*The work table must be non flammable as well as the floor and walls.

    *Your clothing must be heavy enough to prevent burns, and no baggy long sleeves which might catch fire easily. We recommend you wear old clothes, and wear a leather apron if you feel the need.

    *You must be prepared mentally for the inevitable surprise of hot glass on the loose.

    *Have water handy. Most burns will be very minor if you get cold water on it immediately.

    *Keep a tin tray or can handy to toss unwanted hot glass bits, or bead disasters. 

 Fire and Explosion

    Perhaps the greatest danger, is the unlikely possibility of a major gas leak resulting in a fire or explosion. The amount of propane in a small bottle is enough to fill a house and obliterate it if set off by spark. Oxygen can cause oil, grease, and other flammable items to spontaneously ignite if the concentration is high enough.

    *Keep a fire extinguisher near your work bench and learn how to use it.

    *Keep your bottles closed at the bottle valve at all times, except when you are using the torch.

    *Keep in mind that you will want to turn off the bottle if a leak should happen while you are working. This means that the bottles are best kept outside of your workspace so that you will feel safe turning them off in an emergency. Only in the absolute worst case should you leave a gas system leaking and evacuate.

    *Keep a cool head, and remember that safety was designed into the regulators on your tanks, and it takes time for dangerous levels to leak out. Leaving the gas on to leak out will create the means for a fire or worse.  Don't panic, just turn the gas off with the bottle valve.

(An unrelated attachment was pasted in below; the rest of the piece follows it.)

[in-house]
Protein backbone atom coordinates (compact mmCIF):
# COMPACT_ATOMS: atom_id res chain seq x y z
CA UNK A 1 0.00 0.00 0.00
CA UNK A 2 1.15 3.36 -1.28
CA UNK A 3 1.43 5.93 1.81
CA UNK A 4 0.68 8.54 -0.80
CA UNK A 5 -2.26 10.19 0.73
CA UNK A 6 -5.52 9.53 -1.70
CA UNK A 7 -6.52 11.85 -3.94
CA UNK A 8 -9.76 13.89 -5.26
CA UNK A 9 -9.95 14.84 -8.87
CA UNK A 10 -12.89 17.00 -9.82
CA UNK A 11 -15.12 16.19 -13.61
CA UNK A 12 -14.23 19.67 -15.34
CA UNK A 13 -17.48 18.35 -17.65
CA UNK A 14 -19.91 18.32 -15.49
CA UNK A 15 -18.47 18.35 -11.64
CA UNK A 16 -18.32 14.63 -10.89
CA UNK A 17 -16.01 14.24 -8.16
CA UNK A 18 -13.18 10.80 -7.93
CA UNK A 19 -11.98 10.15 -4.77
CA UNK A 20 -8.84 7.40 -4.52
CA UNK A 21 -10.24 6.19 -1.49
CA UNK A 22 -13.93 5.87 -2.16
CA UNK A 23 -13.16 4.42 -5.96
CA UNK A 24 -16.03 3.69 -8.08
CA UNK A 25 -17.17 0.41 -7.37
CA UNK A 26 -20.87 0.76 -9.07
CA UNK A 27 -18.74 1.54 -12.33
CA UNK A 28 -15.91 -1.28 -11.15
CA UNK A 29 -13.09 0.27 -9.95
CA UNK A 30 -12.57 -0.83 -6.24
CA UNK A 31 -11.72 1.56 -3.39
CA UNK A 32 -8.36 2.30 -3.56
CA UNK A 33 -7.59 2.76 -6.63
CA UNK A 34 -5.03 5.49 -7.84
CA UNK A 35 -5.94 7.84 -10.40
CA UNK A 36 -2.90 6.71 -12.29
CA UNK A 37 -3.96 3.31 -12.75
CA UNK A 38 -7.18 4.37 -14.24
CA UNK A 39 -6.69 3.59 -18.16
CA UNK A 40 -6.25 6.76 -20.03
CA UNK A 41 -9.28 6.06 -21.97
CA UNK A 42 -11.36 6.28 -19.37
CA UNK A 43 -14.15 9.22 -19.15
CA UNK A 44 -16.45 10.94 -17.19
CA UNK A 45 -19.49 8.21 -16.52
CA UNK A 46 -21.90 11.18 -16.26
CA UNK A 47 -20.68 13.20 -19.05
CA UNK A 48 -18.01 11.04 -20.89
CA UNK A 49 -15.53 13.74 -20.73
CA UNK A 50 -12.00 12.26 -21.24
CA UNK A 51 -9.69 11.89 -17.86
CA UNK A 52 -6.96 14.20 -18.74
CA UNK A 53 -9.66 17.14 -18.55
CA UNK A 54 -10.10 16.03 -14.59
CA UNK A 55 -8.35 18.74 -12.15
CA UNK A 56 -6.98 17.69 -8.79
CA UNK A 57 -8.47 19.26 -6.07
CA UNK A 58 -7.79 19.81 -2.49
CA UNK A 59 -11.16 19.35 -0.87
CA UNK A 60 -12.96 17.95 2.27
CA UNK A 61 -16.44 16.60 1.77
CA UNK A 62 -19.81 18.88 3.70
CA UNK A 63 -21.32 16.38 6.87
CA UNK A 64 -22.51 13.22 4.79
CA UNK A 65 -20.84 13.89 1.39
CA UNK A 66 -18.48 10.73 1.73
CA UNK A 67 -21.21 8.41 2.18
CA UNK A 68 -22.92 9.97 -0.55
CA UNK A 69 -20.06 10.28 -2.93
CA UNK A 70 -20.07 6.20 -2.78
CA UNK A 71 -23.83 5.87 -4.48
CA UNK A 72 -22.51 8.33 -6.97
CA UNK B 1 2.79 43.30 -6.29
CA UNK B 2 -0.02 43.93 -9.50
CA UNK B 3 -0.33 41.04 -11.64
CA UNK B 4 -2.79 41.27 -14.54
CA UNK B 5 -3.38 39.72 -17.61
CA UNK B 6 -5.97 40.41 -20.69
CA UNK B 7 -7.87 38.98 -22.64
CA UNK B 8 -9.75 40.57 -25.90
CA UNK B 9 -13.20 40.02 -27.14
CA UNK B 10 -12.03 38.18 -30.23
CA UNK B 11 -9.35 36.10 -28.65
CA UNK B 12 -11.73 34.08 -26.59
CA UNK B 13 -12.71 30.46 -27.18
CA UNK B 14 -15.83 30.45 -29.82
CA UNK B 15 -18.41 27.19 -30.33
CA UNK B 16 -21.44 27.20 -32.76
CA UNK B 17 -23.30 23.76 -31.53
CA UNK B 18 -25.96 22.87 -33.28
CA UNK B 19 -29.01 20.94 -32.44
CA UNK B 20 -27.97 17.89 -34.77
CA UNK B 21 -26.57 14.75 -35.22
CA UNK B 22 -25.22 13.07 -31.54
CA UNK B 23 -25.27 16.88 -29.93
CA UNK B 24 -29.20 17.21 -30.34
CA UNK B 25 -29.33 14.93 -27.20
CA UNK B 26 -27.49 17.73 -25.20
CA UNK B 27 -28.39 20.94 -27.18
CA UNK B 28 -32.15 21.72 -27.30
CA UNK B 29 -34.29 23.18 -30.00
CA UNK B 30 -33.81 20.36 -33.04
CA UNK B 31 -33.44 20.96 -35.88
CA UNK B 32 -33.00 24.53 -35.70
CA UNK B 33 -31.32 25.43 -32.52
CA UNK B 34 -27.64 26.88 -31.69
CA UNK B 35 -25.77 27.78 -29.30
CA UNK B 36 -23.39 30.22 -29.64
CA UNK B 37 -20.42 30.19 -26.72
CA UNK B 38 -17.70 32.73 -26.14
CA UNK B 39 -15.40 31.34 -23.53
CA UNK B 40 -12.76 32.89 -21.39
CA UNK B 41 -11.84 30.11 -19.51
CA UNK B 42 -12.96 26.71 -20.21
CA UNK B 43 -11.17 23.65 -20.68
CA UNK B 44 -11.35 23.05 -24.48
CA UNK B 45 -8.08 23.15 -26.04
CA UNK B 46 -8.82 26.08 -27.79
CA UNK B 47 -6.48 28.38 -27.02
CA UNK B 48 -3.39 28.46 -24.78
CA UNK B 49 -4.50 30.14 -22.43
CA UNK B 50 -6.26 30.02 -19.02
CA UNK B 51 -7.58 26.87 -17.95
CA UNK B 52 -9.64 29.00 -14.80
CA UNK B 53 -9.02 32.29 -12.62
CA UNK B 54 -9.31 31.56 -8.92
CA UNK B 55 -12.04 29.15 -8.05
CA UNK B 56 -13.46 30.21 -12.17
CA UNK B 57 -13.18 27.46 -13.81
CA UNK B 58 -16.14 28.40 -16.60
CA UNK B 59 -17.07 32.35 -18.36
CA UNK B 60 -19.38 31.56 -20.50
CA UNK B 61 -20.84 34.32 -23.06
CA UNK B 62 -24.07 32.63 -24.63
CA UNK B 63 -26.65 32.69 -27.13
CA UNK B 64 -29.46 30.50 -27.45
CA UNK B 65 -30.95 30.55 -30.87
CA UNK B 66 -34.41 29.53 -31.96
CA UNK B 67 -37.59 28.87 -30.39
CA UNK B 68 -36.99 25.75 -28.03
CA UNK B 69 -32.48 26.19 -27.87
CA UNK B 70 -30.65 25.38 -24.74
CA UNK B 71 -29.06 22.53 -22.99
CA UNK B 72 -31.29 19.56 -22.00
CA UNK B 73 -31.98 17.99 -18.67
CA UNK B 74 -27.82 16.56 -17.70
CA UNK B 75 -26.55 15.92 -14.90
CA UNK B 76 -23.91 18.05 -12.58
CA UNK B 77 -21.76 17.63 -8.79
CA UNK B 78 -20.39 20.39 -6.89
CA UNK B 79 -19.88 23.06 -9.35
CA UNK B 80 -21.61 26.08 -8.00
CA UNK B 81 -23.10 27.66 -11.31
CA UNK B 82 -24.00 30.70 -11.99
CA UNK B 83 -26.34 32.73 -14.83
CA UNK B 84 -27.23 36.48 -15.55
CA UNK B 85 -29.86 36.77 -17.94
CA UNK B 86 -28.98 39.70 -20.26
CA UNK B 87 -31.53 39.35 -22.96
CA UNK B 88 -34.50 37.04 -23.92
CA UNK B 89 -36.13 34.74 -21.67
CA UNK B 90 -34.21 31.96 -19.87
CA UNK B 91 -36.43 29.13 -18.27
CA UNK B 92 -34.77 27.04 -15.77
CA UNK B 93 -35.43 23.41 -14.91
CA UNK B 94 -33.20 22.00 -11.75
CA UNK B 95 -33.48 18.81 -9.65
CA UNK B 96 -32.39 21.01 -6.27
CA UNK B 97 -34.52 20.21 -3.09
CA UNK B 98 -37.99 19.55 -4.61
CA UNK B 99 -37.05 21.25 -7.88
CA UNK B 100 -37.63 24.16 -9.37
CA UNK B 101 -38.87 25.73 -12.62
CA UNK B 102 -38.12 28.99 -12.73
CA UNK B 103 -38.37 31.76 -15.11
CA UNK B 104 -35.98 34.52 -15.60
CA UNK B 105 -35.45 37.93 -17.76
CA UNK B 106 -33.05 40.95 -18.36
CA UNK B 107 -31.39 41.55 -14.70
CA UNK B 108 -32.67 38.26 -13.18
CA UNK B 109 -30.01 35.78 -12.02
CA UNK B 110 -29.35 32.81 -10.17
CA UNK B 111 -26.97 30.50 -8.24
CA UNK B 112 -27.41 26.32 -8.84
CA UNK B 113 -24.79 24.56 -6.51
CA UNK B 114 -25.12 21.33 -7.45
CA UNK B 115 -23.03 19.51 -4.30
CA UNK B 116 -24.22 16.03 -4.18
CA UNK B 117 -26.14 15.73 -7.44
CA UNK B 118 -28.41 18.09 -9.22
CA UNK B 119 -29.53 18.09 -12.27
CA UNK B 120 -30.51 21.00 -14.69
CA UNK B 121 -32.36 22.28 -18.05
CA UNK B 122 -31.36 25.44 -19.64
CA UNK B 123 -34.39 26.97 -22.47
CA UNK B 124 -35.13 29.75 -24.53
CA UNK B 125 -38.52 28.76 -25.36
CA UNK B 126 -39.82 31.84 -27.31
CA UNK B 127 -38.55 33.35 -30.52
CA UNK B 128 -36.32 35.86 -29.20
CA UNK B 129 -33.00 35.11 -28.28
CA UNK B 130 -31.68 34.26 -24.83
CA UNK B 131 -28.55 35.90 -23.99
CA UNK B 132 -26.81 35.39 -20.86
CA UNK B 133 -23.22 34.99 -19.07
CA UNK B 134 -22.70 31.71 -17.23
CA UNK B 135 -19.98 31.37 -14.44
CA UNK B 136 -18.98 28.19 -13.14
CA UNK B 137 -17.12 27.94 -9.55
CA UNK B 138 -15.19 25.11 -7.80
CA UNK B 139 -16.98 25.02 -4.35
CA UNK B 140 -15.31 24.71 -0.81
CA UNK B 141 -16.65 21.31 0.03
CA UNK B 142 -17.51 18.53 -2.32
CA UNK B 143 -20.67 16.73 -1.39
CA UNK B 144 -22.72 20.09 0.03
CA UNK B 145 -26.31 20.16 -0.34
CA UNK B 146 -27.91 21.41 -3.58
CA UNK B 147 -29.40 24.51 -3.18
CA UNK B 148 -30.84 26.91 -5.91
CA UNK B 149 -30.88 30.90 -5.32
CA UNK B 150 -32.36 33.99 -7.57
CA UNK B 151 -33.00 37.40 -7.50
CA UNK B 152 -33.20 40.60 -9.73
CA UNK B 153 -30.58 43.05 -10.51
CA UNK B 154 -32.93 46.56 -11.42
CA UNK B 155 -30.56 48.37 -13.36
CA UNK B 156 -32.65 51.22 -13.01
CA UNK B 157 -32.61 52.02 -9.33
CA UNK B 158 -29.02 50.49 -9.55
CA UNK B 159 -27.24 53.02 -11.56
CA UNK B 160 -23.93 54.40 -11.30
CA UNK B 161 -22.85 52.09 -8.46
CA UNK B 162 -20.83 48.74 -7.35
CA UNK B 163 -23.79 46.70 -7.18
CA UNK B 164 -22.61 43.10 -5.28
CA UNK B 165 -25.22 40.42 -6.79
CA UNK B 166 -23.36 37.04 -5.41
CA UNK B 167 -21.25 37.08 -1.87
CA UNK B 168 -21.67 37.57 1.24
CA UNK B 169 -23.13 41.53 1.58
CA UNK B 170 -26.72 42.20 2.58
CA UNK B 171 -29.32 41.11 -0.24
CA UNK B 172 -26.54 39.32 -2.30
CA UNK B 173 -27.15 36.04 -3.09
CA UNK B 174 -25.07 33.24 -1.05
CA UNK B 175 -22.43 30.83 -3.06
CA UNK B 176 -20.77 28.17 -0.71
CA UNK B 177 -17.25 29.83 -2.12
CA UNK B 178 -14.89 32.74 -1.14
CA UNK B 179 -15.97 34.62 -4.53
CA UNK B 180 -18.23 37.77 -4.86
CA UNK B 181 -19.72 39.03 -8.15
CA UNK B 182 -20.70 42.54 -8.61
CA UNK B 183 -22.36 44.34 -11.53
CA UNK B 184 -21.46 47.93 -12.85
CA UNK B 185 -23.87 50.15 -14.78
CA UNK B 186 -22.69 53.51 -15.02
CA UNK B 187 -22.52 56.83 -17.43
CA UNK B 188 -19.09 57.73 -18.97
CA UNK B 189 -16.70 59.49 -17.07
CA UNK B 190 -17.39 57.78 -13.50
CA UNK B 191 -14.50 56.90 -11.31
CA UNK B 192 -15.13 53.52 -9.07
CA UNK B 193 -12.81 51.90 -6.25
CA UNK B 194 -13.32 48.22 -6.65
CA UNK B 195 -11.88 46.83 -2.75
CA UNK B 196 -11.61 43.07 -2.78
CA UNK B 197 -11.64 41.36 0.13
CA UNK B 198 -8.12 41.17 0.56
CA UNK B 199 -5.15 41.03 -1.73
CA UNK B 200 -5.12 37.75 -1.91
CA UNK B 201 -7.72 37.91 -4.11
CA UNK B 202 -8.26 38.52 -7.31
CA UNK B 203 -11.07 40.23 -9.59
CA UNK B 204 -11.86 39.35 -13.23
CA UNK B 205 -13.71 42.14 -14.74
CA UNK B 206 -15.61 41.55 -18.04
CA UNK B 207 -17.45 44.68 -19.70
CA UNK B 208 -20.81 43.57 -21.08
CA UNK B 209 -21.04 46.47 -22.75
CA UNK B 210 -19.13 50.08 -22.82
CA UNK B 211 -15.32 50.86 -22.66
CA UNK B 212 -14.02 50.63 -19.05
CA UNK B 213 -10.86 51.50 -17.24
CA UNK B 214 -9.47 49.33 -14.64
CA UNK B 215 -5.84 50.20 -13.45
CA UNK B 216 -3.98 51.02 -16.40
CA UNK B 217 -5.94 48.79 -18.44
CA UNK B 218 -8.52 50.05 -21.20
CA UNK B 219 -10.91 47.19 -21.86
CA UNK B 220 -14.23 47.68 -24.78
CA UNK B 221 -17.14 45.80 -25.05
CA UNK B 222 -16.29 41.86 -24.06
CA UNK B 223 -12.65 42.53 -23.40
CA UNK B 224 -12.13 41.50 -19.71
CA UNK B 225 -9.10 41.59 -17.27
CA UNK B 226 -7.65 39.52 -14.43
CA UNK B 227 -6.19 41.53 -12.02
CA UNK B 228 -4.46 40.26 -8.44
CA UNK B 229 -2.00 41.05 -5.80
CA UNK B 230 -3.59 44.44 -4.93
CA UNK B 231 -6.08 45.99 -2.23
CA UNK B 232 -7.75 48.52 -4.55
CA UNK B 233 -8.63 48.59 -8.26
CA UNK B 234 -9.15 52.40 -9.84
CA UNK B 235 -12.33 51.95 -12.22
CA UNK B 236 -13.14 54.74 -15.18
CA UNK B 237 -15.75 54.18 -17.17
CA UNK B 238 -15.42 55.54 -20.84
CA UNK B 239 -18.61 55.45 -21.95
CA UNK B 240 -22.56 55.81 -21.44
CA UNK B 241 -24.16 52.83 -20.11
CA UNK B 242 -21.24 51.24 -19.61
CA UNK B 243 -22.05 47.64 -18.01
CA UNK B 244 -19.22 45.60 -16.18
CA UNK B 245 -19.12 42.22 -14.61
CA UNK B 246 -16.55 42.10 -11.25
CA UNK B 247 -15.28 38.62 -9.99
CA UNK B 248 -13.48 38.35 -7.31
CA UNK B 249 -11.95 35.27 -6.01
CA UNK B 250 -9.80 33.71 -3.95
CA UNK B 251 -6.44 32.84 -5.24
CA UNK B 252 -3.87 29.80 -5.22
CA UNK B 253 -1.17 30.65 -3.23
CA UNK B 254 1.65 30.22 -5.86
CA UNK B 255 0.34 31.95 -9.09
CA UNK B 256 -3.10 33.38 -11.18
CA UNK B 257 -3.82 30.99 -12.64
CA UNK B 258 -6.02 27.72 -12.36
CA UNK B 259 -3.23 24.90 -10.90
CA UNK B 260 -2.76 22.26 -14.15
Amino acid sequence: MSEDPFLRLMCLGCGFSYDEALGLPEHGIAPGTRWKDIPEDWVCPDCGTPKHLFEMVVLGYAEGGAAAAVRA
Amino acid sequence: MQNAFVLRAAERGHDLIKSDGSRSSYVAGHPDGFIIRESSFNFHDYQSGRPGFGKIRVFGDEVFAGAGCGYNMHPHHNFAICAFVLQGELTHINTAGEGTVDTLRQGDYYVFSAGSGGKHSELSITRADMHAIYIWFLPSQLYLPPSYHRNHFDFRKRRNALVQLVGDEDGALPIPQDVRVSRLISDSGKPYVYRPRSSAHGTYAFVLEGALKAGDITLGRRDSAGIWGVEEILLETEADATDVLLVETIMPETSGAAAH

Pressure bottle handling

    *Use only current, certified bottles, filled at qualified filling stations. Ask for a copy of "Precautions & Safe Practices for Gas Welding" from your oxygen supplier, and read it. Have them demonstrate safe handling procedures to you.

    *Keep bottles upright and secure with safety chains.

    *Open oxygen bottles fully when in use.   They have a dual seal valve that often leak while open partialy.

    *Propane bottle valves are generaly safe to partialy open.  I open mine fully, but some feel that if it is open just a quarter turn, it will be faster to shut off in an emergency.

    *Keep bottle valves closed when not in active use.

    *Safety cap must be fixed tight to oxygen bottles at all times when not in active use.

    *DO NOT use oil or grease on any oxygen fittings, or anywhere nearby. It can cause a fire or an explosion.

Regulators

    *Use only high quality regulators in good repair, designed specifically for oxygen and propane.  The oxygen regulator should be designed for 3000psi input, and 100psi or less output.  

    *Remove for repair any regulator which behaves at all unusual. They should operate with stable pressure, and adjust easily.  All single stage regulators will increase outlet pressure as the tank pressure declines.  This is normal, but may require some adjustment as the oxygen cylinder is depleted.

    *Leak test with soapy water all connections, including valve stems.

    *The lines should be vented through the torch at the end of each use, and after closing the bottle valves.

    *Always reduce the control knob of the regulator to zero pressure when closing the bottle, and reset the pressure after each time the bottle is opened.

Supply Lines

    *Common welding hose (Type R) is designed for Acetylene / Oxygen service, and is NOT rated for propane!!  Propane will eat through Type R lines!   Flexible hose certified for use with propane is marked "Type T".  It is available at welding shops.


Please ask questions!  The only stupid question is the one not asked!!  Bead Happy!!!


Safety in Torchville: